In the world of mobile homes-often called "manufactured houses" because they are in fact not so easy to move-many homeowners own their houses but rent the land on which the houses are located. That dynamic, the General Assembly found, gives the "community owner" that owns the underlying land "disproportionate power in establishing rental rates" due to "the difficulty and cost of moving the home."[5] To mitigate that power imbalance and protect homeowners' "substantial investment" while also ensuring that community owners can earn "a fair return" on their own investment, [6] the General Assembly passed the Rent Justification Act.[7] Under the Act, to raise homeowners' rent above inflation, a community owner must "demonstrate the increase is justified" for three "conditions": first, that there were no relevant health or safety violations; second, that "[t]he proposed rent increase is directly related to operating, maintaining or improving the manufactured home community"; and third, that "[t]he proposed rent increase is . . . justified by" at least one of several factors enumerated in the statute, [8]one of which is "market rent."[9] This Court has interpreted the "directly related" requirement to mean that the community owner must have "seen its costs increase for 'operating, maintaining or improving the manufactured home community, '" the idea being that the community owner's expected returns must have declined due to that increase in costs.[10]

         In this case, a manufactured home community owner, Sandhill Acres MHC, LC ("Sandhill Acres"), sent written notice to its homeowner-tenants that it wanted to raise their rent to the market rent of $455 per month. At a community meeting about the proposed rent increase, Sandhill Acres told residents that it was relying on its installation of a new water filtration system, which cost $12, 185, to satisfy the "directly related" requirement, [11] and it was relying on "market rent" as the additional factor needed to justify the rent increase.[12] Sandhill Acres also showed the homeowners an invoice stating the new water filtration system's cost, [13] photographs of the installed system, [14] a market rent report by Colliers International that supported the $455 figure, [15] and a slide stating that three new tenants moved into the Sandhill Acres community at a monthly rental rate of $455.[16]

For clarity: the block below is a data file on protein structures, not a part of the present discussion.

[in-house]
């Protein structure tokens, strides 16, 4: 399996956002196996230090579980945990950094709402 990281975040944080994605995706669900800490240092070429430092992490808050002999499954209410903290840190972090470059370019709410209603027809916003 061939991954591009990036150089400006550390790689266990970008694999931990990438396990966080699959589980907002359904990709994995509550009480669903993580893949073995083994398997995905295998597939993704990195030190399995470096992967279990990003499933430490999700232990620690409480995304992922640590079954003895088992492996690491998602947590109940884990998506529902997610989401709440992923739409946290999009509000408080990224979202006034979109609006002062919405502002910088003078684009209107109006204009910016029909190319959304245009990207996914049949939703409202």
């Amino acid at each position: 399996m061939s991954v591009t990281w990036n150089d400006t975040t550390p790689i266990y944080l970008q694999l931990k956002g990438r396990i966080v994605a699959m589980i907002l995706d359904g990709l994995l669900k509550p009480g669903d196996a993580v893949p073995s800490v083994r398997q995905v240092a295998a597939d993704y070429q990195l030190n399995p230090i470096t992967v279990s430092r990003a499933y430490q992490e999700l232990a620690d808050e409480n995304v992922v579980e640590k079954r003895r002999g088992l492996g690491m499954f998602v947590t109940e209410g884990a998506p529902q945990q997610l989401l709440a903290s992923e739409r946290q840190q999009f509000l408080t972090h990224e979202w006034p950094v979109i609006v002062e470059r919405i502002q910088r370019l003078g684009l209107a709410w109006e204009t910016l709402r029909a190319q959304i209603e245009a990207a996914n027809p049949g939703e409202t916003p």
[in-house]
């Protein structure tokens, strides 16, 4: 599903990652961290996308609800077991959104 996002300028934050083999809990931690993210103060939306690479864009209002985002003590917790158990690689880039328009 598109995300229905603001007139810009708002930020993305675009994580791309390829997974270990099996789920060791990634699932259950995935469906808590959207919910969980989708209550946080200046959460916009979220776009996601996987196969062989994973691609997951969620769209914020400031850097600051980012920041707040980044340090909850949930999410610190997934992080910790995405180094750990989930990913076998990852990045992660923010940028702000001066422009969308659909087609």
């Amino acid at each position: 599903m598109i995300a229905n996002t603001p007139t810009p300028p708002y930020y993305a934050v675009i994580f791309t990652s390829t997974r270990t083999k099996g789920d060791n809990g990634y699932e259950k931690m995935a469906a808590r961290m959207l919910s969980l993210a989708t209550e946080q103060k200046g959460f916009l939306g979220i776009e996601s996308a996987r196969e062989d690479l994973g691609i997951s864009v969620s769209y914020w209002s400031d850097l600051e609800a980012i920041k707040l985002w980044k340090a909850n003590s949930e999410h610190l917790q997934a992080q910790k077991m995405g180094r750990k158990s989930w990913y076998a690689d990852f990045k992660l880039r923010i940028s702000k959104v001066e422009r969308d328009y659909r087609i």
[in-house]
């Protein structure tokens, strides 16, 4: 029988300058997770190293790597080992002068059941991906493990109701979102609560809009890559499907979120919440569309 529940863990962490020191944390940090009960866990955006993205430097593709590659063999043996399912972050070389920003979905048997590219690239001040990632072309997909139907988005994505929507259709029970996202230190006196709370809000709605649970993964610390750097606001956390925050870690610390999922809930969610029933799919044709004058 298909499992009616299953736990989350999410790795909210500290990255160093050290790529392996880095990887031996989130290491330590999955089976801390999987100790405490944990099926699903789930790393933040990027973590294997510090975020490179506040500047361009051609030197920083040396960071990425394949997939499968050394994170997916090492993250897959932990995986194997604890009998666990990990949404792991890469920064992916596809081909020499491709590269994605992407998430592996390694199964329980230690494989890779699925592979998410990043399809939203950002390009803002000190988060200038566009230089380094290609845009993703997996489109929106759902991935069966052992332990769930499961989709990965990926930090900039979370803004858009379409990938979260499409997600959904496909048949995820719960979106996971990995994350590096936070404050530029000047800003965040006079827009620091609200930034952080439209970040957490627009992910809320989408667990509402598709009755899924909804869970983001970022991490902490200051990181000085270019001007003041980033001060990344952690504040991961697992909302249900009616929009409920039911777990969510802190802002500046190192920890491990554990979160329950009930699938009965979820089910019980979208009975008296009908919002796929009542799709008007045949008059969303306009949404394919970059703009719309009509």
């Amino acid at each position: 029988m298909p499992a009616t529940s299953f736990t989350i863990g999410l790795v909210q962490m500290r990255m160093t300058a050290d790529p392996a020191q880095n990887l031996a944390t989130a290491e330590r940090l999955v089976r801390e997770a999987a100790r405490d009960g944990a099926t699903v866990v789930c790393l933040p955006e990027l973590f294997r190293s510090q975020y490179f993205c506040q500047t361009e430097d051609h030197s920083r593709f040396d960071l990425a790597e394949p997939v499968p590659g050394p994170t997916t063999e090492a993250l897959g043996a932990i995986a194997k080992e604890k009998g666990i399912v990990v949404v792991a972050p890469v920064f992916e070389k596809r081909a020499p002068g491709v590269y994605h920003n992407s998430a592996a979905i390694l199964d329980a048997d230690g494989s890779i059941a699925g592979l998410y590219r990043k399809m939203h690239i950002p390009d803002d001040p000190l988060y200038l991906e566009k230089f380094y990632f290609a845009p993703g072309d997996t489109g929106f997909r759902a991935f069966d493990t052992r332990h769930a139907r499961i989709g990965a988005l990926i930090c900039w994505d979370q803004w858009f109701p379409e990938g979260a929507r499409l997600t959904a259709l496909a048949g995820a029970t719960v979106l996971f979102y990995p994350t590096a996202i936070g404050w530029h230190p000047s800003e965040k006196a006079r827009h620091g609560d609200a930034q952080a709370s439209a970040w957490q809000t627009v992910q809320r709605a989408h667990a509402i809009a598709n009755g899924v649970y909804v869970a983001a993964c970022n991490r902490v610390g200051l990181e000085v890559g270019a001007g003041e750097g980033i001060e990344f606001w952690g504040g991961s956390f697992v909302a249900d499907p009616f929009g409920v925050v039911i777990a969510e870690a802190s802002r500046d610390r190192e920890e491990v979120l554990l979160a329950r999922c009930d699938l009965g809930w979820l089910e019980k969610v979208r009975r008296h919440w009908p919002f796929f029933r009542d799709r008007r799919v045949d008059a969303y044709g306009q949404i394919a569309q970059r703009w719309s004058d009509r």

Several homeowners objected to the rent increase and formed the Sandhill Acres Homeowners Association (the "Association") to seek arbitration under the Rent Justification Act as to whether the increase is justified under the Act. Finding for the community owner, the arbitrator held that the water filtration system expenditure satisfied the "directly related" requirement and that the Colliers study and evidence of new Sandhill Acres tenants' rental rates together justified the increase to $455 per month under the market rent factor.[17]